Are Trump's conservative critics really conservatives anymore?

The neoconservatives of the 1970s, former liberals who became Nixon or Reagan backers, eventually accepted the “neocon” description instead of calling themselves “The Real New Deal Democrats” forever. And for an important part of the NeverTrump movement a similar shift may happen, so that within a few years figures like Rubin will just identify as centrist Democrats or left-libertarians or “neo-neoliberals” or some other term that’s yet to be invented.

This expectation doesn’t apply to many NeverTrumpers. It doesn’t fit Reaganite Trump-skeptics who hate the president’s temperament but have been pleasantly surprised by his judicial appointments and tax cuts, or younger, heterodox conservatives who regard Trump himself as a bigot but consider his populist campaign a possible road map for the future.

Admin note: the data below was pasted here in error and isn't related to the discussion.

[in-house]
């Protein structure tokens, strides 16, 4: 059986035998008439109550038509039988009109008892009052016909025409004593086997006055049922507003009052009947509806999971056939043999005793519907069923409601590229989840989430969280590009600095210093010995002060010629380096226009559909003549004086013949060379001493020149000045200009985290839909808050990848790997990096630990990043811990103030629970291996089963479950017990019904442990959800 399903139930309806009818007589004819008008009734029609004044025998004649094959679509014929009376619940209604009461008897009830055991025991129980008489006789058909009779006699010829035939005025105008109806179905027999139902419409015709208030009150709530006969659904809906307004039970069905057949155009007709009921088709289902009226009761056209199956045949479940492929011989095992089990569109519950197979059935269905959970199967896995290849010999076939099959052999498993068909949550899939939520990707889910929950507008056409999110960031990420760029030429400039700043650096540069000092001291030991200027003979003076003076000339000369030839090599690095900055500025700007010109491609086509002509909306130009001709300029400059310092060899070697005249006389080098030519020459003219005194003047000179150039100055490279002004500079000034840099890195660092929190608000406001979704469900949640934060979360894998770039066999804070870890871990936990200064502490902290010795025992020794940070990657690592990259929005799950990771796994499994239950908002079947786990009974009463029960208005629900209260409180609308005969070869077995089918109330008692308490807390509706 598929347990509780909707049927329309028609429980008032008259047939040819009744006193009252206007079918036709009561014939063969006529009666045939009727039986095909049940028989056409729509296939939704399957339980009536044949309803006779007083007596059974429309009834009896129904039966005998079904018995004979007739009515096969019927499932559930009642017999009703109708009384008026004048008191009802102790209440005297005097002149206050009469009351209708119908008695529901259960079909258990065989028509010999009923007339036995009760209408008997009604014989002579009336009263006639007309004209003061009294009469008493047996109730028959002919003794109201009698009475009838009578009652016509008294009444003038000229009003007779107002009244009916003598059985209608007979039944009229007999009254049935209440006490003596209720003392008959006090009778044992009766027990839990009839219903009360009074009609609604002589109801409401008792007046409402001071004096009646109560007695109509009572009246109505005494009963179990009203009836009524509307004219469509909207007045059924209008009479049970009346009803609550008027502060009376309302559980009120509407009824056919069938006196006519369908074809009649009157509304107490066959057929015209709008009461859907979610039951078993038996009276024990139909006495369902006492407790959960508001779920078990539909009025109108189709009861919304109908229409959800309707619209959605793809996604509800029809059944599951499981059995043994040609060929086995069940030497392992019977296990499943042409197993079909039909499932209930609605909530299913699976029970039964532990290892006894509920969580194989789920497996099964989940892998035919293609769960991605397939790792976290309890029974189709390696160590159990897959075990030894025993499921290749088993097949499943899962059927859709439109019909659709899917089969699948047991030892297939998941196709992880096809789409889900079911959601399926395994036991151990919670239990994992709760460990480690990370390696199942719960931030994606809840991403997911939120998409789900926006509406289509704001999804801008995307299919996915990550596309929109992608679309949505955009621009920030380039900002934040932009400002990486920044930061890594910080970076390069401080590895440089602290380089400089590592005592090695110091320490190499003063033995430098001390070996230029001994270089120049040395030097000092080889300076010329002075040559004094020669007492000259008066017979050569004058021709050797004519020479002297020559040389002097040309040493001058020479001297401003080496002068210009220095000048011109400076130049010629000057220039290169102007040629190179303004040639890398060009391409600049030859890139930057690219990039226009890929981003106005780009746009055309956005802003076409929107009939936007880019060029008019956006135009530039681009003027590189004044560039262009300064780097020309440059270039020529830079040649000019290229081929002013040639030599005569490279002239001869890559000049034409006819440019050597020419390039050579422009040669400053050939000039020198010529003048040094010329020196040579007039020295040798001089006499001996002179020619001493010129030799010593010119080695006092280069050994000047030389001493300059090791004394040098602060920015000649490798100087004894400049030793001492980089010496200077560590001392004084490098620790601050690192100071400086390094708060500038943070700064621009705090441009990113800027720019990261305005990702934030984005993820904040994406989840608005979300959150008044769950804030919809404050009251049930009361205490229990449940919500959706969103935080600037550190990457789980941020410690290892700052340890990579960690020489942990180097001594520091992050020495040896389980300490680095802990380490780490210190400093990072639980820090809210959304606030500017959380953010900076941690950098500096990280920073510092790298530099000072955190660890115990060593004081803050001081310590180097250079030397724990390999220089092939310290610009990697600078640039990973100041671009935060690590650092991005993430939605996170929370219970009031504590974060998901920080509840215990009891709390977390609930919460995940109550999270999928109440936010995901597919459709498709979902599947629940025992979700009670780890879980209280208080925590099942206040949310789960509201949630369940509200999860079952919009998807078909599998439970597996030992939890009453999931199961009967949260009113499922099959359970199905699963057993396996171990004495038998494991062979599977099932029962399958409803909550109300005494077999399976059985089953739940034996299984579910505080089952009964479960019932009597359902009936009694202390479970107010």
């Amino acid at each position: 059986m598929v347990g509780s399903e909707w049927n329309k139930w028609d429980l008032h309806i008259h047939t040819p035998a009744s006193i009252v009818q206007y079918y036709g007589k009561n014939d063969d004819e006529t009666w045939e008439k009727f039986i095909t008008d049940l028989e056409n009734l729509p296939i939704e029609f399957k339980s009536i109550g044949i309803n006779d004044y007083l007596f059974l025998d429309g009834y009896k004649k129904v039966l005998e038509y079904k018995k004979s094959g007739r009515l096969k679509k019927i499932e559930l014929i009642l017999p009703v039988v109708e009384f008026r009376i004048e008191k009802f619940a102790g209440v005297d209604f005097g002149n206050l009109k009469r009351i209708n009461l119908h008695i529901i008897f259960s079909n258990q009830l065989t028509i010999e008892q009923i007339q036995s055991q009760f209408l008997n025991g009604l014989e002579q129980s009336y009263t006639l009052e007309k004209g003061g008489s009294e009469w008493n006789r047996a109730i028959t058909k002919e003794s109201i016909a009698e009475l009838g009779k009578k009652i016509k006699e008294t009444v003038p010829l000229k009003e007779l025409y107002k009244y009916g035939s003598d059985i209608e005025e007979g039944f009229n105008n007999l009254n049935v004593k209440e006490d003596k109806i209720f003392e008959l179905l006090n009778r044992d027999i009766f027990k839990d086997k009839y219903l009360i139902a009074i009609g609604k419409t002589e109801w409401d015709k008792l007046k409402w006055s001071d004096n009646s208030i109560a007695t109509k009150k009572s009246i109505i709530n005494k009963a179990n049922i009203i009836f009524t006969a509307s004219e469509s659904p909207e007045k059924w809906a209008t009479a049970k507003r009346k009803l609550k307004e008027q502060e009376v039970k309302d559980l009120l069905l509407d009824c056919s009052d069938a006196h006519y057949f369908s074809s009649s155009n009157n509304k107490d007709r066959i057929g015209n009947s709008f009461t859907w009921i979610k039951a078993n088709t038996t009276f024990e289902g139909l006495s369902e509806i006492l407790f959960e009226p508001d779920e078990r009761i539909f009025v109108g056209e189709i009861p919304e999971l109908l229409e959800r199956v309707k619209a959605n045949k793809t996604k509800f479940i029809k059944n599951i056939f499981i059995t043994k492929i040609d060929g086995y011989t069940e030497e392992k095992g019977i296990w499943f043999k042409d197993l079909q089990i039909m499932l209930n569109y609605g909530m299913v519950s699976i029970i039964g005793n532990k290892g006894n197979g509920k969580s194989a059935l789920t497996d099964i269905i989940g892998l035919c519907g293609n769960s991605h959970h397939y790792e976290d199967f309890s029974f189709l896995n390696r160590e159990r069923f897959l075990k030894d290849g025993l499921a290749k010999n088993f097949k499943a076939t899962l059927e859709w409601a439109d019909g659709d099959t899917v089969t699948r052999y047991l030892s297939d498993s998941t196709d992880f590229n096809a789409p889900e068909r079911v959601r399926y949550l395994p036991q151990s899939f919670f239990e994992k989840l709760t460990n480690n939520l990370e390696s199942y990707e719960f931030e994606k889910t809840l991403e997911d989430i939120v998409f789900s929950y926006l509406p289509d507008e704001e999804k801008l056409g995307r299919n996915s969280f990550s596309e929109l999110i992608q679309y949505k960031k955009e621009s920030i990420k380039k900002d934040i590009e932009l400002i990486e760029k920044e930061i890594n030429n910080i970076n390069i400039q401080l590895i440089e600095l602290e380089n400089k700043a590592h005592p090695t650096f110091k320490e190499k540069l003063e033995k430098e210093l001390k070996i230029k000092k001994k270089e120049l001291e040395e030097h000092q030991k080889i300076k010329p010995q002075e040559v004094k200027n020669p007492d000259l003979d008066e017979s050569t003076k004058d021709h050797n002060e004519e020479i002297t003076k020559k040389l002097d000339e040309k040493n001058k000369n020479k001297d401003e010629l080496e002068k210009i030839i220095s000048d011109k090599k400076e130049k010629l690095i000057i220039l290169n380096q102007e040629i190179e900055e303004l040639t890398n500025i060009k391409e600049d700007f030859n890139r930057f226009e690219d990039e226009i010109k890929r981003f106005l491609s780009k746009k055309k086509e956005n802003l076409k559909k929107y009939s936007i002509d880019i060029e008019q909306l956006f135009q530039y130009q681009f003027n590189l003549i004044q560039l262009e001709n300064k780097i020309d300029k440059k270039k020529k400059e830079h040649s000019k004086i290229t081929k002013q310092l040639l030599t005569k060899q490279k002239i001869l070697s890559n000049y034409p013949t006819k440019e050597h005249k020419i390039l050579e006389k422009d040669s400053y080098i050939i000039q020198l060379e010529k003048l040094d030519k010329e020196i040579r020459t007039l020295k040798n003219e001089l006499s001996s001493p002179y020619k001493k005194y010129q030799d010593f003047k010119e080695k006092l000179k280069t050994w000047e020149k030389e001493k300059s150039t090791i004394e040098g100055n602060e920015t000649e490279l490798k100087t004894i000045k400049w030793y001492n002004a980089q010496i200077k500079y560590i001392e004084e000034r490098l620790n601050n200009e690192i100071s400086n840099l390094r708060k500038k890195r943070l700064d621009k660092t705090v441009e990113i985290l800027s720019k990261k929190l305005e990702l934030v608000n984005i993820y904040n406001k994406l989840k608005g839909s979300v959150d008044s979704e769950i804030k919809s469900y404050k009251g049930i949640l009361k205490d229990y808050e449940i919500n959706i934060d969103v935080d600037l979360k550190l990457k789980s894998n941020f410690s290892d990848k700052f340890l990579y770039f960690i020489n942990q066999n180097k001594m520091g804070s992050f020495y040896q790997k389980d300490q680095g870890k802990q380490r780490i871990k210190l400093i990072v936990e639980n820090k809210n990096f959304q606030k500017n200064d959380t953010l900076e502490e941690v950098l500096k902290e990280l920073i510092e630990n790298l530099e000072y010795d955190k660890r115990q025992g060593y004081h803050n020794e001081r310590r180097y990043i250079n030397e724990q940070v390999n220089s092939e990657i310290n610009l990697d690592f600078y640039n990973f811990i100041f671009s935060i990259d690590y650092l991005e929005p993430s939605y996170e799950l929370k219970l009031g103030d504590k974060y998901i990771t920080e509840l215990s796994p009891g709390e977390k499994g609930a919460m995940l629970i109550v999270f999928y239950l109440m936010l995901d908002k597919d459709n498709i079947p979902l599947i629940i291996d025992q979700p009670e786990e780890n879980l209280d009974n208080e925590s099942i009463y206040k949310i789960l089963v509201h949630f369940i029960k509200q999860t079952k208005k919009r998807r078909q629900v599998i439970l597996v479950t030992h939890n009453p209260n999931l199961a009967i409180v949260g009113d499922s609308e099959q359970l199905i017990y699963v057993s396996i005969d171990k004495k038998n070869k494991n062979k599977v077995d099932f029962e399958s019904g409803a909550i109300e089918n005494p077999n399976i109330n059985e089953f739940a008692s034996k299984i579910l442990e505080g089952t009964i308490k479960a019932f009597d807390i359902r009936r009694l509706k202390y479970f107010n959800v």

But an important group of NeverTrumpers identified with the right on a very specific set of issues — support for the 1990s-era free trade consensus, Wilsonian hawkishness, democracy promotion — that are unlikely to animate conservatism again any time soon no matter how the Trump presidency ends. These intellectuals and strategists aren’t particularly culturally conservative, they’re allergic to populism, they don’t have any reason to identify with a conservatism that’s wary of nation-building and globalization — and soon enough, they won’t.